Krośniewice


Virgin Mary's Ascension Church in Krośniewice

Distance

Dąbie
38 km SV,
Gostynin
30 km NE,
Kłodawa
18 km V,
Lubień Kujawski
17 km N,
Żychlin
36 km E, 38 km SV, 69 km V, 16 km E, 22 km S, 68 km SE, 57 km SE, 64 km SV, 48 km NV

Population

4.648 (2007)

Location and history

Krośniewice is located in the northwest corner of the Łódź region, ie. in central Poland. The municipality belongs to Kutno powiat (district).

It is not known with certainty when and how the town of Krośniewice originated. The first sure announcement of the city's existence dates back to 1458, in which year Krośniewice as well as other major Polish cities contributed to armed infantrymen in the war against the Crusader Order. Already from the 15th century. there was a parish school in town; about his existence there is testimony from some of the school's students, who later became students at the Kraków Academy. Outside the city was a hospital chapel; next to this there was a poor house. The buildings in the city were made of wood and were confined to the grounds surrounding the square and the innermost parts of the exit roads.
In the mid-1600s, Krośniewice was also affected by the events of the Polish-Swedish War. The city was on one of the routes in which the armies moved, and was devastated and looted. In the 17th-18th centuries. was the city private property; under the owner's oversight, the city was led by a mayor and a city council.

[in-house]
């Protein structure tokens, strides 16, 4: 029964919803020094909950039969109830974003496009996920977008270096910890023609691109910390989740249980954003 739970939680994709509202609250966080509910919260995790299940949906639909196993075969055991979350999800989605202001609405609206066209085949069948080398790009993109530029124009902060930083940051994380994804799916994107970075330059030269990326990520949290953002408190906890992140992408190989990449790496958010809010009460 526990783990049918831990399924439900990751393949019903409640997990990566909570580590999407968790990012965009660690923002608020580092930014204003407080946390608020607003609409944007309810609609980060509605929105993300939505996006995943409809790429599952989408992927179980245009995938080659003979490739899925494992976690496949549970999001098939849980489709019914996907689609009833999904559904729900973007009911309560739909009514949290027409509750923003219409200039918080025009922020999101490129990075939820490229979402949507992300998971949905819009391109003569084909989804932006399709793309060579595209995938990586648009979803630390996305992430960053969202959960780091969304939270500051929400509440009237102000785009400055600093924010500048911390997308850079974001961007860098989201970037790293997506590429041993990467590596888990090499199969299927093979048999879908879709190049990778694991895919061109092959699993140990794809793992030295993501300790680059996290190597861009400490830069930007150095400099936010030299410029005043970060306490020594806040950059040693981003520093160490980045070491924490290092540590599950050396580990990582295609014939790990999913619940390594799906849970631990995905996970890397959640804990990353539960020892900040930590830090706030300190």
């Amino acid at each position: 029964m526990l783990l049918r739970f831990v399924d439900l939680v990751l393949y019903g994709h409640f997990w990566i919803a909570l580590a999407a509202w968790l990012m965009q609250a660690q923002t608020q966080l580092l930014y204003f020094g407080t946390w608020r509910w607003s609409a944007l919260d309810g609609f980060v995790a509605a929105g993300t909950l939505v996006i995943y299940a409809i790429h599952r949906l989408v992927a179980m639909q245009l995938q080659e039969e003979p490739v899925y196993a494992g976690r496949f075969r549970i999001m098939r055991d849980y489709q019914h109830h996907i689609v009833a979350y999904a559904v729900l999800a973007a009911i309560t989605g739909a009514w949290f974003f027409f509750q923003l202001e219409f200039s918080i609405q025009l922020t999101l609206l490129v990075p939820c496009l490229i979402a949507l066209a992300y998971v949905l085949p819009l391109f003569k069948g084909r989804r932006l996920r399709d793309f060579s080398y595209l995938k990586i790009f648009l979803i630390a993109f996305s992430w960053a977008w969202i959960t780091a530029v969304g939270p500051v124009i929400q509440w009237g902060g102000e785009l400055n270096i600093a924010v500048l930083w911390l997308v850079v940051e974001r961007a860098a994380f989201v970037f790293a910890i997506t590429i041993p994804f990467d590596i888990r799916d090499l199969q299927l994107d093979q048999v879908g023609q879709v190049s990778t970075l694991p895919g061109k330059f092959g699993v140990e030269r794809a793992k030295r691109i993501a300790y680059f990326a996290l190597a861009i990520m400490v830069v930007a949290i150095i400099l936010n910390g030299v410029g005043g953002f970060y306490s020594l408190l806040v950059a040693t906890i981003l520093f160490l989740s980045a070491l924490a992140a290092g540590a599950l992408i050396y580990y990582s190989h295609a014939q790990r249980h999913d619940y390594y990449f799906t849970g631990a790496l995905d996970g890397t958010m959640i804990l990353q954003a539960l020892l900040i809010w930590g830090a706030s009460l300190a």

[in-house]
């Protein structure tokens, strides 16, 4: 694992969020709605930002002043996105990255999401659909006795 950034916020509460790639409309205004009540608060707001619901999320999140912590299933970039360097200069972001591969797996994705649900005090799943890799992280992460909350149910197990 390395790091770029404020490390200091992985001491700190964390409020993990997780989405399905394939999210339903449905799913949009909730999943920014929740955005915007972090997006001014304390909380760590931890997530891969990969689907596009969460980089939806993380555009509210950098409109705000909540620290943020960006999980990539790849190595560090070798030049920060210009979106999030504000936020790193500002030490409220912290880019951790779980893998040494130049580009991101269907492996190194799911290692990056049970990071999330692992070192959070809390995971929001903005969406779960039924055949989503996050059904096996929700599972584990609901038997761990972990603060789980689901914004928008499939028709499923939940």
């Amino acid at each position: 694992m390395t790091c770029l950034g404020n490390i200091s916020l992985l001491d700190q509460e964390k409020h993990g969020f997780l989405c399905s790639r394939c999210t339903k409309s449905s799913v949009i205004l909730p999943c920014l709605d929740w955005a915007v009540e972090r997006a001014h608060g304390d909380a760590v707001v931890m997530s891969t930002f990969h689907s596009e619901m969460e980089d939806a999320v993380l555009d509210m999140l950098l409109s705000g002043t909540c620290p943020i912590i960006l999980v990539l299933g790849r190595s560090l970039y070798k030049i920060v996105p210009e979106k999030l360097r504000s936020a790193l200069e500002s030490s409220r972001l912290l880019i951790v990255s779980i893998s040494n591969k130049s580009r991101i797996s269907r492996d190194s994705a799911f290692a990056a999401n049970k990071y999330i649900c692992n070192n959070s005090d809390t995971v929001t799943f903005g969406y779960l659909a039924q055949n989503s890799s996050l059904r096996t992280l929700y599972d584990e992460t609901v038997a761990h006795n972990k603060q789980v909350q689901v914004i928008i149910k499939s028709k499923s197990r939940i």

As a result of the efforts of the owner, Karol Gomoliński’s, page, King Stanisław August, in 1775, granted a privilege to the city which included the right of weekly square days, namely on Mondays. However, it is not known whether this is an original issue or confirmation of a previous privilege.
At the 2nd partition of Poland in 1793, the area came under Prussia. As a part of “The Principality of Warsaw” and later “Kingdom of Poland” was the area from 1815 under Russian rule.
From 1817, an elementary school operated in the city. In 1870, a number of cities in the Warsaw government were demoted “settlements”, including also Krośniewice.
After Poland's re-establishment as an independent state after World War I, Krośniewice was granted its market town rights in 1926.
During the German occupation in World War II, ghettos were established in Kutno, Żychlin and in Krośniewice. This last occurred in May 1940. The ghetto was demolished in October 1942, after which the surviving Jews were taken to the nearby extermination camp in Chełmno nad Nerem. Of the city's inhabitants, over 1,200 people perished during the war, most of them Jews.
Today, the city has both a kindergarten, elementary school, middle school and a high school.

Tourist attractions

Selected attractions:

The museum
in the former classical-style inn, the first ground-walled building in the city.

The Rembieliński genealogical castle
with park facilities from the 2nd half of the 19th century.

Memorial to the First Józef Poniatowski
from 1814

Virgin Mary's Church of the Assumption
in neo-Gothic style from 1862-1872

synagogue
in Krośniewice from the first half of the 19th century.

Władysław Anders’ birthplace
Manager's residence from the 2nd half of the 19th century, the birthplace of General Władysław Anders (1892-1970)

Surrounding Area

Accommodation

Booking.com

Other Internet sites and sources

Urząd Miejski w Krośniewicach

Translated into English by Google Translate. Spangshus.dk accept no liability for any errors or omissions in translation.

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Krośniewice
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